I had a choice at 18 years of age: to grow up into the protocol of the academic community or to remain a child with Jesus.

I picked the sweet fresh living water of my Lord and I've grown up like the tree planted by the stream. My desire is that my fruit would honor Jesus, not an academic tyrant.

Happy are those
who do not follow the advice of the wicked, or take the path that sinners tread, or sit in the seat of scoffers...
Psalms 1:1

Monday, October 12, 2009

Another Chinese pastor arrested

On Sept. 17, Pastor Hua Huiqi was arrested by Chinese authorities in Fengtai District, Beijing, according to China Aid Association.

Pastor Hua reportedly called his wife, Ju Mei, and told her he had been forced into a Public Security Bureau (PSB) vehicle while on his way to a dinner meeting. Less than 30 minutes later, Hua phoned his wife again and told her that the police had taken him to an unknown location. The phone line then went dead.

Six days later, Pastor Hua was seen being escorted to Beijing Tiantan Hospital by five PSB officials to visit with his brother, Hua Huilin who is seriously ill. The Hua family's request for him to visit his brother had previously been denied. His elderly mother, Shuang Shuying, who was released from prison a few months ago, is also seriously ill and Hua has been denied requests to visit her.

Pray for this family that has endured a lot for the sake of Christ. Ask God for Hua’s release and for healing for his brother and mother. Pray believers in China will remain faithful.

From Voice of the Martyrs

Thursday, October 8, 2009

Grandma's witness

Our culture values youth and beauty over age and experience. But look at what this 92-year-old woman, who was definitely not too old to be of value, did:

Wednesday, October 7, 2009


We love a good speech. John Chrysostom, bishop of Constantinople in 407, was called the "Golden Mouth" because of his excellent sermons. People who came to hear him speak were advised to bring no money because they would become so intent on his words that they didn’t notice the pick-pockets.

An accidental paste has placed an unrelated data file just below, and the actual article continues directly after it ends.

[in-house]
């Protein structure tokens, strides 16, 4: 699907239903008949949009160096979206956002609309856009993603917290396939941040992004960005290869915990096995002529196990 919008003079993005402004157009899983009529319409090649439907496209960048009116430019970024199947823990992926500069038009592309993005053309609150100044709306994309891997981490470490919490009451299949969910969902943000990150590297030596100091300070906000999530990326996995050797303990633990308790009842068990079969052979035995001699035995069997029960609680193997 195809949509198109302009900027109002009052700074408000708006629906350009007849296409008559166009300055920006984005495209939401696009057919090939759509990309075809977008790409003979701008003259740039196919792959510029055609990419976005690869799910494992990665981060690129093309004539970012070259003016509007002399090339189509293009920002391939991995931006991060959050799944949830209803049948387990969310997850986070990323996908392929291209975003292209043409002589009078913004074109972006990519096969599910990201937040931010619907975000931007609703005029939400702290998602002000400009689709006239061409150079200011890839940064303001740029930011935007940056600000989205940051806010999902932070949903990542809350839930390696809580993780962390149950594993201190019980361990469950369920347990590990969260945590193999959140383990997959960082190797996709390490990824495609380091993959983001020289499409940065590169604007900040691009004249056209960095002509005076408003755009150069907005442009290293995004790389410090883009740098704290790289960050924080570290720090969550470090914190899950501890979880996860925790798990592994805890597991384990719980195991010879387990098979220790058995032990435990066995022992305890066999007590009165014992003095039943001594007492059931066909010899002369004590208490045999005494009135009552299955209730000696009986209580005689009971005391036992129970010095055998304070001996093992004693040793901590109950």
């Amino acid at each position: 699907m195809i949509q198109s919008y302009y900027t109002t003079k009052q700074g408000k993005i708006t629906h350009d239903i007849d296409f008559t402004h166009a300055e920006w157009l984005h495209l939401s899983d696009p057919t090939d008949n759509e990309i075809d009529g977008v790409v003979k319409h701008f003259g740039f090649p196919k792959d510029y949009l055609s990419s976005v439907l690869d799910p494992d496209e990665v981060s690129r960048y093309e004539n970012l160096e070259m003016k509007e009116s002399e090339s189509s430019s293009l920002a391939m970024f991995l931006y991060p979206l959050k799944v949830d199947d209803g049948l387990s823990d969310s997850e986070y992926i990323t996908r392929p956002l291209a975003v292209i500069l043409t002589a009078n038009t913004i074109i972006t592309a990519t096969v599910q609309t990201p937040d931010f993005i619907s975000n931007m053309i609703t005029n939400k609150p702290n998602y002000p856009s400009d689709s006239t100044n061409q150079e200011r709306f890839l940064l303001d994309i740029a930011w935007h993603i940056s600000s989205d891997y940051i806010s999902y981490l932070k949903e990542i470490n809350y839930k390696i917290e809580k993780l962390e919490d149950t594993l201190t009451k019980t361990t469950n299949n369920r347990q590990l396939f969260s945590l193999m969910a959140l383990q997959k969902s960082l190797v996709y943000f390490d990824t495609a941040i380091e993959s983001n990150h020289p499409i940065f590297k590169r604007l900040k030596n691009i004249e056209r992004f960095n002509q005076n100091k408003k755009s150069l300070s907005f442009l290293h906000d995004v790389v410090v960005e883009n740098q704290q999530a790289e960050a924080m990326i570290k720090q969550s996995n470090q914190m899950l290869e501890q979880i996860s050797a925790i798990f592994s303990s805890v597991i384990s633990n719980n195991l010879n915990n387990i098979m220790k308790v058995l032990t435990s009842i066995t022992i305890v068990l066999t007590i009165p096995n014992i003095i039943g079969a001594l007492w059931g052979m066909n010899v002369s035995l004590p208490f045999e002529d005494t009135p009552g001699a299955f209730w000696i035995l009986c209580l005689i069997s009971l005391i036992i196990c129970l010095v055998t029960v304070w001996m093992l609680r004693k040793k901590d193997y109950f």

Today, a pastor with excellent oratory skills can sometimes form a mega-church or gain a large following.

We join churches, follow leaders, vote for politicians based on their ability to woo our ear.

A writer long ago lamented the problem of golden speech. He saw no people loyal to God but rather unfaithful ones who lied, flattered and deceived - trusting their own words over any other.
"They say, 'Through our tongues we have power; our lips are our own—who can be our master?'" (Ps 12:2)

There's power in our words. James called the tongue a fire that no man can tame.

And there should be power because God breathed his own life into us. We know the power of God's word. We know, from John, that the Word was in the beginning and it was with God and it was God. (John 1:1)

Our psalmist had harsh words: "May the Lord cut off all flattering lips and the tongue that speaks boastfully." (Ps 12:3)

But he offered words of hope as well. God's words, he reminded us, are pure words - like silver refined in a furnace.

We live today in a cacophony of words, blasted by speeches and enticements to buy, to go, to follow.

God listens to the groans of the afflicted and poor rather than magnificent oratory.

What am I listening to?

Tuesday, October 6, 2009

In the Presence of the Poor

I've had a keen interest in the work being done by Christians in India. I have friends there who have completed a three-year stint training locals to lead their churches and teach their own people. The situation in India is challenging, with a sort of freedom of religion juxtaposed beside intense persecution.

When I had a chance to read In the presence of the Poor by Kay Marshall, I was anxious to learn more about the work in India. It's an important, thoughtful book and I'd recommend you read it, too. I've included purchase information at the end of this post but here's more about the book:

Dallas/Ft. Worth, TX—There is no shortage of books about Western missionary heroes. But in the developing world, just as in the West, the most effective way to reach the lost is through the local church. As one Indian Christian leader told missionaries from abroad, “You have been offering the water of life to the people of India in a foreign cup. That is why we have been slow to receive it. If you offer it to us in an Indian cup, we are more likely to accept it.”

This is the new face of missions. The global church can learn much from the stories of indigenous missionary heroes.
In her new book, In the Presence of the Poor, author Kay Marshall Strom shares the amazing story of Professor B. E. Vijayam, Ph.D., a university professor and award-winning scientist who has made a career of reaching India’s poorest people with God’s love.